When news of Au Fudge first leaked in 2014, the press wasn’t exactly kind. Page Six described the project as an elitist “Soho House for kids,” a place where “A-listers would feel comfortable bringing their kids.”
And in fact, special measures have been put into place for celebs like Emily Blunt, Rachel Zoe and Lea Michele, who have already visited the venue, which is on a trendy stretch of Melrose Avenue in West Hollywood. Because of its location right near the paparazzi hot spot Craig’s, Au Fudge is attracting star onlookers. So the restaurant’s main dining room has curtains that can be pulled when necessary, and the patio has large shutters that will close if shutterbugs get too close.
But unlike the Soho House, Au Fudge is open to the public. There is no membership fee, though leaving your child with an au pair for two hours does cost $15. Still, Biel seems defensive about the idea that the restaurant is uppity.
“You can call me snotty. You can call me elitist. Whatever you want,” said Biel. “We are providing a space where you can eat and be comfortable and confident that your children are not being pumped full of hormones and chemicals. You can come here and know that it’s safe for your kid to crawl on the floor because what we’re cleaning the floor with is safe. You can come in here and know we are doing everything we can to be sustainable in terms of our energy and our waste. And if we’re snot faces or elitists for that, I think we’re OK with that.”
It’s important that Au Fudge be viewed as more than an only-in-L.A. vanity project for financial reasons too. Biel views the idea as a long-term play — the kind of place that could have locations nationwide — which is why she brought in partners Jonathan Rollo and Joey Gonzalez. Rollo is the founder of Greenleaf Gourmet Chopshop, while Gonzalez is the CEO of Barry’s Bootcamp; they are also a married couple. (Australia-based Monica Saunders-Weinberg, co-chairman of Terrace Tower, is also a partner in the restaurant.)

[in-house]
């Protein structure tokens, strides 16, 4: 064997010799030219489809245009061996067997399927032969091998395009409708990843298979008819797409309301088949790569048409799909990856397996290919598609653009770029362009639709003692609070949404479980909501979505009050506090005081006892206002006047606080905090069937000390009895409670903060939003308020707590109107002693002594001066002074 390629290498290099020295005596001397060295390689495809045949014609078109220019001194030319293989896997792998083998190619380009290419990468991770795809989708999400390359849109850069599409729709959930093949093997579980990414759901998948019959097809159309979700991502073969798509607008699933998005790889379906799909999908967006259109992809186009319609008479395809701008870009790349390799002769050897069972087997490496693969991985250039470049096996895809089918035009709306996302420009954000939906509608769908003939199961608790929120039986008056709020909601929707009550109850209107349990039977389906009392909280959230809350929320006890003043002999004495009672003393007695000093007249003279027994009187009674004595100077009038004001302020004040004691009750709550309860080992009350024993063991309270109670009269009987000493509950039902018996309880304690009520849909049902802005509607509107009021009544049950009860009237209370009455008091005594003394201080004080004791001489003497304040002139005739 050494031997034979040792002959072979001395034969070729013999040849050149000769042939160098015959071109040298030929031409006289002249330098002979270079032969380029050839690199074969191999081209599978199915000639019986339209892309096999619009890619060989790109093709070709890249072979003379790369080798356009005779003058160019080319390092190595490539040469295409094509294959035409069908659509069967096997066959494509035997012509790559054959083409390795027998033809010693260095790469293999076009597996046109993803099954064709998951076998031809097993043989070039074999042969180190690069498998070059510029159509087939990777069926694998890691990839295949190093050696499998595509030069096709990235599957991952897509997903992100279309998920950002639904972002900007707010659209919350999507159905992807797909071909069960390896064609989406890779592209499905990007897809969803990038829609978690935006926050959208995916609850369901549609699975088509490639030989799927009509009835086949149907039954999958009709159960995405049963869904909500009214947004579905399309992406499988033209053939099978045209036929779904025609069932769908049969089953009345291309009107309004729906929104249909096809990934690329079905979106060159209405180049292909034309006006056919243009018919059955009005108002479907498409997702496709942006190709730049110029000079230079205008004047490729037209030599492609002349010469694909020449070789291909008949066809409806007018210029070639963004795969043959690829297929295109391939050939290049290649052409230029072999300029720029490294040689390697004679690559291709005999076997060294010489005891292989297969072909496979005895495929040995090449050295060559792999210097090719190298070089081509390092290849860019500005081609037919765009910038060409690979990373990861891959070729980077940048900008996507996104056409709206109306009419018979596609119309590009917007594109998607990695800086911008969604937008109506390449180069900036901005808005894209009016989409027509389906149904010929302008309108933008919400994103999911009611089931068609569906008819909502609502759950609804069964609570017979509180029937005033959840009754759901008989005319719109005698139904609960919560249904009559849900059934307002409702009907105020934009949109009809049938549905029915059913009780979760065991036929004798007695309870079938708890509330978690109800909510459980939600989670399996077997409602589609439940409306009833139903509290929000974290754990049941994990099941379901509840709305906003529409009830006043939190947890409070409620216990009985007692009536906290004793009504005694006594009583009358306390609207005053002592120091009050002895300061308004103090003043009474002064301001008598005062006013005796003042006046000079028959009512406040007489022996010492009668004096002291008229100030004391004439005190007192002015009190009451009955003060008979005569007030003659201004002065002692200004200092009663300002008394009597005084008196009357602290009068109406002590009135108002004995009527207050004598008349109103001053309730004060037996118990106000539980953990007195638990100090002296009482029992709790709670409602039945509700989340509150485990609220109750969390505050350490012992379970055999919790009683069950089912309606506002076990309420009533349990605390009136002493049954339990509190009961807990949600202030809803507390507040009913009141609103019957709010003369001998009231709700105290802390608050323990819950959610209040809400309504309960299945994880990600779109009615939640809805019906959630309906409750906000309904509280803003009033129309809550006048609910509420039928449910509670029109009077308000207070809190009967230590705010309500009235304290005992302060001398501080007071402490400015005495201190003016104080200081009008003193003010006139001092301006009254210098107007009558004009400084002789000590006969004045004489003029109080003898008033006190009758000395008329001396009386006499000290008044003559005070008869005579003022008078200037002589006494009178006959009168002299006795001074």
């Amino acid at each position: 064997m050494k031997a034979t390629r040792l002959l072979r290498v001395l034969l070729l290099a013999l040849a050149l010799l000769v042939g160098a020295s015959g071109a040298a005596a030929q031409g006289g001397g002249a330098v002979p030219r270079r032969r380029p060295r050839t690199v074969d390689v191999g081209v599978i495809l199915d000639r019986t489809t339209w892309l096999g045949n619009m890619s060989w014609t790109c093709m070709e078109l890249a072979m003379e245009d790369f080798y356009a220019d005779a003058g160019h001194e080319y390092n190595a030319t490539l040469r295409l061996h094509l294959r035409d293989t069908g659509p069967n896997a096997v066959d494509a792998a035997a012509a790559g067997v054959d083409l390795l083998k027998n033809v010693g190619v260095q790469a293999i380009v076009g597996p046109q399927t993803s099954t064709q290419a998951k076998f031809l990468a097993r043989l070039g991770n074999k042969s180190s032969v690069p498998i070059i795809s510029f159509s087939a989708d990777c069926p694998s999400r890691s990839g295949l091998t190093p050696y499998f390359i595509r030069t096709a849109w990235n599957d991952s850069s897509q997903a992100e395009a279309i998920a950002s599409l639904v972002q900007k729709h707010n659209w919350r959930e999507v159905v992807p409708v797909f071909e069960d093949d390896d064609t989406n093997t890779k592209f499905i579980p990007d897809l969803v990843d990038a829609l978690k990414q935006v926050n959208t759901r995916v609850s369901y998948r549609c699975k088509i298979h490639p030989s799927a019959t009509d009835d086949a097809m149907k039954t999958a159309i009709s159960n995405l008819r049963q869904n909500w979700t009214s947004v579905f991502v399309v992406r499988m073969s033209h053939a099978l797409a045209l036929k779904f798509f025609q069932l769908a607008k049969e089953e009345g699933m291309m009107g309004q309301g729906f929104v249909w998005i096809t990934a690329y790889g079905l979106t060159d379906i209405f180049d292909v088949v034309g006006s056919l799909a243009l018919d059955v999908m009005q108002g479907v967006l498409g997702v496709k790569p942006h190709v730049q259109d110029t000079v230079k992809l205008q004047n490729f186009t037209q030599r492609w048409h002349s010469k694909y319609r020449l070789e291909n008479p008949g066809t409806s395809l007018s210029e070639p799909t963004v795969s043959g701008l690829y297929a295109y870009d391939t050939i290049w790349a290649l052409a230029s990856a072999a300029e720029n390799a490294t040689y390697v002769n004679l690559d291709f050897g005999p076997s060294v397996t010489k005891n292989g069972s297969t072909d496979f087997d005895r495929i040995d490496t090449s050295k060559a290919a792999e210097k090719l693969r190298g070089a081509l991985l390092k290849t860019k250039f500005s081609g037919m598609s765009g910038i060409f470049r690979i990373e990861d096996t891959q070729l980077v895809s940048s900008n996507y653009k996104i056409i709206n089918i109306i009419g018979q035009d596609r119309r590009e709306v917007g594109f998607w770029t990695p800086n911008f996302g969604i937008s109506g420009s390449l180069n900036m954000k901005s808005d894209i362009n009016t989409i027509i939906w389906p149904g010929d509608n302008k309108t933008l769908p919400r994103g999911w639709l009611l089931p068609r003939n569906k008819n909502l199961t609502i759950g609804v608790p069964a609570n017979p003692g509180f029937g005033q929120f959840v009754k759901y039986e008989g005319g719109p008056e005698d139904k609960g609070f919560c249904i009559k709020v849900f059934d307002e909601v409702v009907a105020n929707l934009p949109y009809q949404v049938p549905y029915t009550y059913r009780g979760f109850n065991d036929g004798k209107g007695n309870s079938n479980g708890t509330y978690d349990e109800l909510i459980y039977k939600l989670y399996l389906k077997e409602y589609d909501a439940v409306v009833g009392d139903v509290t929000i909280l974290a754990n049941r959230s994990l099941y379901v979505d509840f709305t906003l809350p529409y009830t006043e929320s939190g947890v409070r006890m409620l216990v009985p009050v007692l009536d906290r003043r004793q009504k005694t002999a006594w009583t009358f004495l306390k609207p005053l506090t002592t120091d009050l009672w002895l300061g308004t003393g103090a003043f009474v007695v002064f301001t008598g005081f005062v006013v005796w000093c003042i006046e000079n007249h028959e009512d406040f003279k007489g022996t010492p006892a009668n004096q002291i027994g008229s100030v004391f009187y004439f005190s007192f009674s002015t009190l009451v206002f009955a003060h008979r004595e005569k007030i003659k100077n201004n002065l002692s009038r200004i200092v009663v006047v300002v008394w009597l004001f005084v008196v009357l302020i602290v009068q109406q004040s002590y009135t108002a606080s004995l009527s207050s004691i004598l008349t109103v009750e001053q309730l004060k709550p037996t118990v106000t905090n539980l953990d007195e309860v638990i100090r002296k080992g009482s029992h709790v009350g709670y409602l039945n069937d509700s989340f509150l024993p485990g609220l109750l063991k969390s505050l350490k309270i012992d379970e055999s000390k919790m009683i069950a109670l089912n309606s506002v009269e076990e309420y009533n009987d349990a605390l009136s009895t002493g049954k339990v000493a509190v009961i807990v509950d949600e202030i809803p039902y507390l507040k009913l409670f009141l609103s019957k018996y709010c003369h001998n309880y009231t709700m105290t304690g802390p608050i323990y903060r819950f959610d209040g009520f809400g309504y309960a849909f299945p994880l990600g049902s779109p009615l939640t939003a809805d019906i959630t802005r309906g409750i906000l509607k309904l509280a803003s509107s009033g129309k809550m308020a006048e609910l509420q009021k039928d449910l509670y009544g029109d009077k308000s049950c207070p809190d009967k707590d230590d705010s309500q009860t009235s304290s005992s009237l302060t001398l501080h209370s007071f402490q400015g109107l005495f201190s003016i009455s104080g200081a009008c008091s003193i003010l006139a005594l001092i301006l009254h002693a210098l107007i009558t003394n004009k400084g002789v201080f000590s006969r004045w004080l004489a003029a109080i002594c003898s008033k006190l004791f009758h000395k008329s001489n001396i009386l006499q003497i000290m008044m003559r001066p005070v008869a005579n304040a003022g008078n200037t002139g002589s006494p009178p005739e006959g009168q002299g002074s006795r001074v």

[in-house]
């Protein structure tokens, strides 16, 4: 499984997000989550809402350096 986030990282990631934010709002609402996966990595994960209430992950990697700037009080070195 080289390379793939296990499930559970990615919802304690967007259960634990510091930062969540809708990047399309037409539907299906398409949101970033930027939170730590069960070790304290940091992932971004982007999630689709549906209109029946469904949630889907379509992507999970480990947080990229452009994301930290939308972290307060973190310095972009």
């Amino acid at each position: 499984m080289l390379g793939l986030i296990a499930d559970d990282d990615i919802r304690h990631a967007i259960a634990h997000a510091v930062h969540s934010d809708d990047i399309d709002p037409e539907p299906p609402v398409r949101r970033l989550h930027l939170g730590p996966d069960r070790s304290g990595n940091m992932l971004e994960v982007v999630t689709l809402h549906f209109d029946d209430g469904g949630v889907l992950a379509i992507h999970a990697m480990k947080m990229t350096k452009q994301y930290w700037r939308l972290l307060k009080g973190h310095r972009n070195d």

“We want to make this part of the country’s community,” Biel said. “This should be in places where families are going all the time. Like airports!”
“I think everyone is starting to understand that you get what you pay for,” added Rollo, who had joined the conversation midway. “When you can establish yourself as a trustworthy brand — which is what we are doing — people will be more accepting of the price. We’re not here to gouge people. We are not looking to pay this back in six months. The idea is not to be just a small, one-off anything. This is a long-term play for us.”
“You can find me at the one in Italy or the Hamps,” joked Stanley, referring to the Hamptons. (Rollo says he’s already fielding requests to open locations in London and Dubai.)
To start the brand extension, Muller has written a children’s book called “The Story of Au Fudge,” which incorporates characters, including a unicorn named Creme Brulee, that are represented by faux taxidermy heads (from Paris, where else?) mounted on the restaurant walls.
Other touches include an old-timey photo booth and arcade games. Special craft kits let kids make kaleidoscopes, snow globes or kites.
“Aesthetically beautiful arts and crafts projects that you’d actually want to hang on your wall,” explained Muller. “And we’ll have classes too. During dinner, maybe the kids are making bread and the au pairs will put it in the oven so when you leave, you’re leaving with fresh bread for the morning.”
“It’s called a creative space for a reason,” added Stanley, who said they’d received more than 1,100 resumes for the au pair positions. “There’s not like a plastic ball thing and jungle gyms. That creates children to be loud, and we didn’t create that space for that to happen.”